This course deals with computer science (CS) aspects of social network analysis (SNA), and is open to all students in the master computer science programme at Leiden University.


News
- The first lecture is on Friday September 8 at 11.00 in Snellius room B02.
- Interested students not from the Leiden CS programme should contact the lecturer before the start of the course.
- These pages are currently being prepared for the 2017 fall semester.

Course information

Lectures: Fridays from 11:00 to 12:45 (Sep. 8 - Dec. 1) in Snellius room B02
Lab sessions (not every week): Fridays from 9:00 to 10:45 in room 302/304
Lecturer: dr. Frank Takes - f.w.takes@liacs.leidenuniv.nl, room 157b
Teaching assistants: Hanjo Boekhout BSc (h.d.boekhout@umail.leidenuniv.nl) and
Jesper van Engelen BSc (j.e.van.engelen@umail.leidenuniv.nl)
Prerequisites: a CS(-related) bachelor; mainly courses on Algorithms, Data Structures and Data Mining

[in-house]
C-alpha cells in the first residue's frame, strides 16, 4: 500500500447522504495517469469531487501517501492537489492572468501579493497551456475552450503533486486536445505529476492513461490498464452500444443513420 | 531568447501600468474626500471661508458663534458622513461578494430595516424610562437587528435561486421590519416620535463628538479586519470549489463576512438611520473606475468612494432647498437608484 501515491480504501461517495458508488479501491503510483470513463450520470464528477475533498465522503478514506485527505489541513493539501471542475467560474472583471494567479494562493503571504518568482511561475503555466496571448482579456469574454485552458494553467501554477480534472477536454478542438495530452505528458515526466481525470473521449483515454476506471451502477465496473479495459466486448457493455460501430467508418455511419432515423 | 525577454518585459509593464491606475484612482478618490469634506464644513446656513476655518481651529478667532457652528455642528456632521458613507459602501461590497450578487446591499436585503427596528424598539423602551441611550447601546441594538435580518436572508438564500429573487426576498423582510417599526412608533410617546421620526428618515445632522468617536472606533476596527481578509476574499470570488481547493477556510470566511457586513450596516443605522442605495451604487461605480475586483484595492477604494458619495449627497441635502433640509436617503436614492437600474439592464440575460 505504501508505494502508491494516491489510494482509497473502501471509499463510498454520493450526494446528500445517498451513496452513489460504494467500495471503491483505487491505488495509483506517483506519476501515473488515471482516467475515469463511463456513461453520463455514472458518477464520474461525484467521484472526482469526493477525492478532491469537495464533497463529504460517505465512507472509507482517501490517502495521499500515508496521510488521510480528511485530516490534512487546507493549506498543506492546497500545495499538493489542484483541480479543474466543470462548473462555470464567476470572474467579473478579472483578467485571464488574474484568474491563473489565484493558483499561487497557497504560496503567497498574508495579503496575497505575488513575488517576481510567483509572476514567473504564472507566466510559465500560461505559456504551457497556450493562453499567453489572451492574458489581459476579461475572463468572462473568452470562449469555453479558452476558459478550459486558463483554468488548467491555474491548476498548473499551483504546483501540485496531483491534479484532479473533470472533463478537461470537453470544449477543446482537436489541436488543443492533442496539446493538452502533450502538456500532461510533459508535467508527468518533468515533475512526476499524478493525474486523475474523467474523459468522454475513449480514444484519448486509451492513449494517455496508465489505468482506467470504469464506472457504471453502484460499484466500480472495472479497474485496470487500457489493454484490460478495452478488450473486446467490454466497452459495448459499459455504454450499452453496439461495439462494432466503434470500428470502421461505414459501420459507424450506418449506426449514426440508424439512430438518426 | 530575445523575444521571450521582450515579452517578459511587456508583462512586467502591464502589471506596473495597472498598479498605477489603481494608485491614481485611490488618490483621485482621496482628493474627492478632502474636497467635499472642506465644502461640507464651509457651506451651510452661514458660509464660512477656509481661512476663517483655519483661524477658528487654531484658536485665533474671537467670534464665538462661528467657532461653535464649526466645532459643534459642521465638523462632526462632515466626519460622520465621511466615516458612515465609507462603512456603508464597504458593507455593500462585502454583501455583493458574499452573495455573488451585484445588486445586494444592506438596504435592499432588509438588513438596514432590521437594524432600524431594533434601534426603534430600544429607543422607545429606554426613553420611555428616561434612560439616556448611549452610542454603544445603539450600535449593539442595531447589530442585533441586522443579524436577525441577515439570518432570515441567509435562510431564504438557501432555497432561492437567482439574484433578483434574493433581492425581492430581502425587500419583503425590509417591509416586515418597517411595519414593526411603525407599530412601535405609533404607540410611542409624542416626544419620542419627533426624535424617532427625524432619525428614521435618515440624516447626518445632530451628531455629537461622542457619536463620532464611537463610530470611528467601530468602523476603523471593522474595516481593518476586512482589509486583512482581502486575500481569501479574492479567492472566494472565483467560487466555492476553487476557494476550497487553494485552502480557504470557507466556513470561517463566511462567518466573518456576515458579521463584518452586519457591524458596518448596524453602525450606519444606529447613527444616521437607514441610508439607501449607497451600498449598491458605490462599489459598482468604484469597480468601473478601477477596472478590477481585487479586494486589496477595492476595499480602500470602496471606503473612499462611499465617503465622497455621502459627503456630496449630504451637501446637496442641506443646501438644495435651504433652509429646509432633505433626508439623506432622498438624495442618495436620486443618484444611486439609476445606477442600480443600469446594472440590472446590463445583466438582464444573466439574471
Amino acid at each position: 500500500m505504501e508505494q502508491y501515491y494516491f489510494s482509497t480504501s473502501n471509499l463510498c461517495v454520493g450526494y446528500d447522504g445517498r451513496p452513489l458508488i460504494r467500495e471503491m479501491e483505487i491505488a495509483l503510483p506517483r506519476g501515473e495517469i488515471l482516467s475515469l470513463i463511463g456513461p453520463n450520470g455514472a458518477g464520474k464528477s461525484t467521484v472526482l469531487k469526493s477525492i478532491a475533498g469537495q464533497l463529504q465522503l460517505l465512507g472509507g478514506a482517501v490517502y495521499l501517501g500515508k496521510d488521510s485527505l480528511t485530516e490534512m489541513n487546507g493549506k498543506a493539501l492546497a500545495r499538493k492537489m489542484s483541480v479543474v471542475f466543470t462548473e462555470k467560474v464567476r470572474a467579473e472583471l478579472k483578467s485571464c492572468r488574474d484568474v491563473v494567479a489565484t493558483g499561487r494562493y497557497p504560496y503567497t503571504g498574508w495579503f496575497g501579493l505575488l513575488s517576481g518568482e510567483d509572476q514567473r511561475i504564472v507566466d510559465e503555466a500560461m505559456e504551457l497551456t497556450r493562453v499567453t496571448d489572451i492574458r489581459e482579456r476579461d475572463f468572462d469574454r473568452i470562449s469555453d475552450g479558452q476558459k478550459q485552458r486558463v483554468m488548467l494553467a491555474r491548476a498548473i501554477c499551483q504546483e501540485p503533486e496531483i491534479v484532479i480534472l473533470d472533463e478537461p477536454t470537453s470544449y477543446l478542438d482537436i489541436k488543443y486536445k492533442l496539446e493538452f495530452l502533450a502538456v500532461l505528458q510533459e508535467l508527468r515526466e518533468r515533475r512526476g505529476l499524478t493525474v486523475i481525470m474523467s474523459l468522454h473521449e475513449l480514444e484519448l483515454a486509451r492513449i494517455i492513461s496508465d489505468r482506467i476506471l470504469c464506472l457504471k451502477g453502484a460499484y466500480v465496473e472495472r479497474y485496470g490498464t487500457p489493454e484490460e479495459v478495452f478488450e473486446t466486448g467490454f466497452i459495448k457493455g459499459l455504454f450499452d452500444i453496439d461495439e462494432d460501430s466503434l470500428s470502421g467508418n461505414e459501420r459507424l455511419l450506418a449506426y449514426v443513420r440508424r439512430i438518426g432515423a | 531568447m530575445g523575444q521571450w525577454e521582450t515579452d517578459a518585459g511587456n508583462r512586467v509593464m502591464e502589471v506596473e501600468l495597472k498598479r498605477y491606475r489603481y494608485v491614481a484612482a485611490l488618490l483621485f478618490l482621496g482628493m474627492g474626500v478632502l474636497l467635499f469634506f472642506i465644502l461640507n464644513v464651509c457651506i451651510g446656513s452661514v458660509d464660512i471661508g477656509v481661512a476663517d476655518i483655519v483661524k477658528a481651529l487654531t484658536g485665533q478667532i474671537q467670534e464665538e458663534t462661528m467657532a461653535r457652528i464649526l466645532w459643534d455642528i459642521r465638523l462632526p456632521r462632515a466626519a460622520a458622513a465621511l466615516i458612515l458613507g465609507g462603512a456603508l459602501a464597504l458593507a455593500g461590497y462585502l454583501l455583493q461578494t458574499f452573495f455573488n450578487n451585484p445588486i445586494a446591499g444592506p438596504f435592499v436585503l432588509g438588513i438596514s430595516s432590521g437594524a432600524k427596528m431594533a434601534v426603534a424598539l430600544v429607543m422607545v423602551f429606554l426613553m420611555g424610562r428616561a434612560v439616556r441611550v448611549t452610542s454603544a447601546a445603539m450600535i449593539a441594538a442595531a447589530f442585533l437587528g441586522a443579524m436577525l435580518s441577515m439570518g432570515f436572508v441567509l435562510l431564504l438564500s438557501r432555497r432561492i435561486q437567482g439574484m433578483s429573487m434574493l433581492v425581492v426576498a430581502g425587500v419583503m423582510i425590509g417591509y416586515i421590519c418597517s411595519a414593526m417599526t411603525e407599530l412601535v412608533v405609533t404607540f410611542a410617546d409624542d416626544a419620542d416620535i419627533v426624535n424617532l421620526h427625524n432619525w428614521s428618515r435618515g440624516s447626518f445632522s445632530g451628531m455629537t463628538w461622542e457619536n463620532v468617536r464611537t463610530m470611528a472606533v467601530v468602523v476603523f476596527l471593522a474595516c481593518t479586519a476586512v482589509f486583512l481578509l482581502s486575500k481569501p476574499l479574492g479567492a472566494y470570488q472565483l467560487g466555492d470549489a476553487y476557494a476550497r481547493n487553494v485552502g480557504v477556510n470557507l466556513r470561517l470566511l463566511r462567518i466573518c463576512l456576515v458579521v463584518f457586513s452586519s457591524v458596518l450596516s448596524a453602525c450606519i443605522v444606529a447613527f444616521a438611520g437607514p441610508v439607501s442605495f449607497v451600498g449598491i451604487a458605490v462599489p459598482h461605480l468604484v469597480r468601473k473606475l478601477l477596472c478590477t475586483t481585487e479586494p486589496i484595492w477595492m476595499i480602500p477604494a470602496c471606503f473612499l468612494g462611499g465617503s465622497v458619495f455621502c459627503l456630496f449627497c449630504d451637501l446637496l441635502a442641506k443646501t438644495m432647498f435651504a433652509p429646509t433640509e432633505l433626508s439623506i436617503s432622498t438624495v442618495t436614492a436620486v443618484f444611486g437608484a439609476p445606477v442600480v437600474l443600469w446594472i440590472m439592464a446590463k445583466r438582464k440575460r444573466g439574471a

Literature: provided papers and book chapters (free and digitally available)
Examination: based on presentation, paper, programming, peer review and participation (no exam)
Study points: 6 ECTS

[Network visualization image]

Network with 1458 nodes and 1948 edges.


Course schedule

  Date First slot (9:00-10:45) Second slot (11:00-12:45)
1. Sep 8, 2017 Lecture 1: Introduction and small world phenomenon

Course description

See the e-Studyguide for a more general description.

Topics include: SNA from a CS perspective (graph representation, complexity issues, examples), Graph Structure (power law, small world phenomenon, clustering coefficient, hierarchies), Paths and Distances (neighborhoods, radius, diameter), Spidering and Sampling (BFS, forest fire, random walks), Graph Compression (graph grammars, bitwise tricks, encryption, hashing), Centrality (degree centrality, closeness centrality, betweenness centrality, rating and ranking), Centrality and Webgraphs (HITS, PageRank, structure of the web), Community Detection (spectral clustering, modularity), Visualization (force-based algorithms, Gephi, NodeXL), Graph Models (random graphs, preferential attachment), Link Prediction (structure, semantics, prediction algorithms, graph mining), Contagion (diffusion of information, spreading activation, gossipping) and Privacy and Anonymity ((de-)anonymizing graphs, ethical aspects, privacy issues).

The course was also given in 2014, 2015 and 2016.